Here’s what silk jersey looks like once you push it through the wash. Notice that the texture isn’t smooth and shiny – it a little rough, almost slubbed (I hesitate to call it pilling because I feel like this particular fabric probably doesn’t pill, but feel free to chime in if you have a long-term experience with this stuff!). Despite being silk, the end result is very relaxed and casual feeling, but it totally looks nice enough to wear to work or on a date.

Vogue 1610 - silk jersey

Overall, I’m really pleased with how this dress turned out and I can’t wait to test those silk-breathing properties in the dead of summer. Not to mention – how about those colors, eh? Seriously, is it even possible to be unhappy while wearing this dress? ๐Ÿ™‚

Vogue 1610 - silk jersey

So, there you go – silk jersey wraps FTW! What do you think? Are you ready to fall in love with silk jersey yet?


53 Responses to “Completed: Vogue 1610, in Silk Jersey”

  1. True Bias April 23, 2014 at 6:42 am #

    I have never tried silk jersey but I really need to take the plunge. I sew with knits all of the time, just have a hard time justifying the cost of silk jersey. Your dress is awesome though. I love the bold print on such a classic dress.

  2. maddie April 23, 2014 at 7:04 am #

    Definitely treat this dress with more finesse – it’s silk jersey!

  3. Sarah April 23, 2014 at 7:13 am #

    It’s fabulous! I recently made an emerald silk jersey dress and just washed it on a gentle machine cycle and let it hang dry – colour still amazing. I looked up your pattern on etsy – your find was marvellous ndeed. You’ve really done it justice ๐Ÿ™‚

  4. Nakisha April 23, 2014 at 7:57 am #

    So pretty!!

    I’m with you. If it can’t be machine washed; it cannot be sewn up by me. I have zero time for delicate cleaning routines.

  5. Kim April 23, 2014 at 7:57 am #

    Gorgeous! Silk jersey sounds like a dream! And I love the print.. The fit looks super good on you too.. I always hand wash my silk, can’t be bothered to bring it to the dry cleaners and I love the more toned down look it gets after washing..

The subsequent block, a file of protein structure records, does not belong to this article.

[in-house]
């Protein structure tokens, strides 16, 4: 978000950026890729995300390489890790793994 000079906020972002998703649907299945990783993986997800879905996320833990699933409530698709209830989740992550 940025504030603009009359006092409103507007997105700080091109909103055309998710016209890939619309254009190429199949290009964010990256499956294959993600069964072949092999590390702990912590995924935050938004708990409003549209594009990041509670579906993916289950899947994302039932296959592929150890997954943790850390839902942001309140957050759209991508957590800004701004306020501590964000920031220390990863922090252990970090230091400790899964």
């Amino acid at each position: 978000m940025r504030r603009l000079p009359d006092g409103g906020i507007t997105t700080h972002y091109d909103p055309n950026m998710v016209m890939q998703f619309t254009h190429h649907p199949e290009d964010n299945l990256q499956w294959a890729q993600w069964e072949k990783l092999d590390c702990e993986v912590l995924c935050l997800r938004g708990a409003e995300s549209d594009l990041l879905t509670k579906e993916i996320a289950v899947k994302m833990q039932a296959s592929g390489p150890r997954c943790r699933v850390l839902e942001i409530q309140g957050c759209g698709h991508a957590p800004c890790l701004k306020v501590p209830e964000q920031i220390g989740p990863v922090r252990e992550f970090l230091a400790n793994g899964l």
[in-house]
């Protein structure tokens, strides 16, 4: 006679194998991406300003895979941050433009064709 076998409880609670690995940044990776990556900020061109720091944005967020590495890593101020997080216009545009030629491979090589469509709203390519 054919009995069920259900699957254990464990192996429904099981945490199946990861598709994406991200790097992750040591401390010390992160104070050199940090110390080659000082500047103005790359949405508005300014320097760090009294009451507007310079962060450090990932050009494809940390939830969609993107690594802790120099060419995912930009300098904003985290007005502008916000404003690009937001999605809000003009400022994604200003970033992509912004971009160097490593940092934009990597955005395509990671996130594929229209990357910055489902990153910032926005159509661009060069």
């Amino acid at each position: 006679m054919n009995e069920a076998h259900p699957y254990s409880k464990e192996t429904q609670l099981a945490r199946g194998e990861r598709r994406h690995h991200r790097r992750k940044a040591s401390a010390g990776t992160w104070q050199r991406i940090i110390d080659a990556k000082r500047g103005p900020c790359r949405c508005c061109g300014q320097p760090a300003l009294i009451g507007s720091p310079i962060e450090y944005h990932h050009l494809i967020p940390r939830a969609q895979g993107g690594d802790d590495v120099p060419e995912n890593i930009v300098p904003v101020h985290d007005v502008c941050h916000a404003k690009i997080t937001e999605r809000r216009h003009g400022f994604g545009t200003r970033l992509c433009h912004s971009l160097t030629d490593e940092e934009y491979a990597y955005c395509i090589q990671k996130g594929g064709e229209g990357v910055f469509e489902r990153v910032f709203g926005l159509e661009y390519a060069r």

6. cfletemeyer April 23, 2014 at 8:26 am #

    I LOVE this dress!!! So pretty and the fabric/colors are amazing on you. It was great to meet you at The Fabric Studio opening! – Carrie (girl with matching baby) (-:

    • LLADYBIRD April 23, 2014 at 5:25 pm #

      Yay!! It was great to meet you, as well (and that adorable matching baby ;))!

  7. Masha April 23, 2014 at 8:34 am #

    I love it! The fabric is awesome. I am also in the pro-washing-machine camp so I’m glad to know I can test out silk jersey.

  8. sallie April 23, 2014 at 8:37 am #

    Love feasting my eyes on this beauty again!

  9. Anne April 23, 2014 at 8:46 am #

    I LOVE silk jersey! It is warm in the winter and cool in the summer and sooo nice for wrap dresses.

    I’m with you on not being a fan of dry cleaning. I usually hand wash and air dry my silk jersey. As long as you keep the temperature on the cold side you should be fine. I like washing mine in Forever New or Eucalan and throw in some white vinegar in the first rinse, but I’ve also heard that shampoo for color treated hair works too.

    • LLADYBIRD April 23, 2014 at 5:26 pm #

      Oh yeah, I wash everything on cold. Less for the color-retaining benefits and more because I’m just cheap ๐Ÿ˜› hahaha!

  10. Kelly April 23, 2014 at 9:13 am #

    This is one of those dresses that you will feel beautiful in no matter what! It’s just perfect! I just got a piece of silk jersey from mood to make into a tee or something, and I just threw it in the wash to pre-treat too. It seemed to come out just about the same, maybe a bit less lustrous, but seriously, better to have something you will actually wear and that won’t be totally destroyed if you accidentally wash it.

  11. Deb Glosek April 23, 2014 at 9:18 am #

    So beautiful Lauren, and the fit is perfect!

  12. Michelle April 23, 2014 at 9:43 am #

    This is beautiful! I think it was well worth taking the extra time for the facings on this dress. The result is exceptional. It looks high-end and designer! Gorgeous, as usual, dear.

  13. puu April 23, 2014 at 10:15 am #

    definitely not possible to be unhappy in those colors. and they are so YOU!

  14. weefrills April 23, 2014 at 10:40 am #

    Really pretty! I like all the colors in the print!

  15. colleen April 23, 2014 at 10:46 am #

    I am completely ready to fall in love with silk jersey. I’ve been buying up silk woven like a crazy person because….silk. I’m ready. I’ll pay. I have all the Liberty lawn I need so it’s time to move on. I love that dress. Just love it.

    • LLADYBIRD April 23, 2014 at 5:26 pm #

      It is soooo worth it! Go forth and get you some!

  16. Nicola April 23, 2014 at 11:54 am #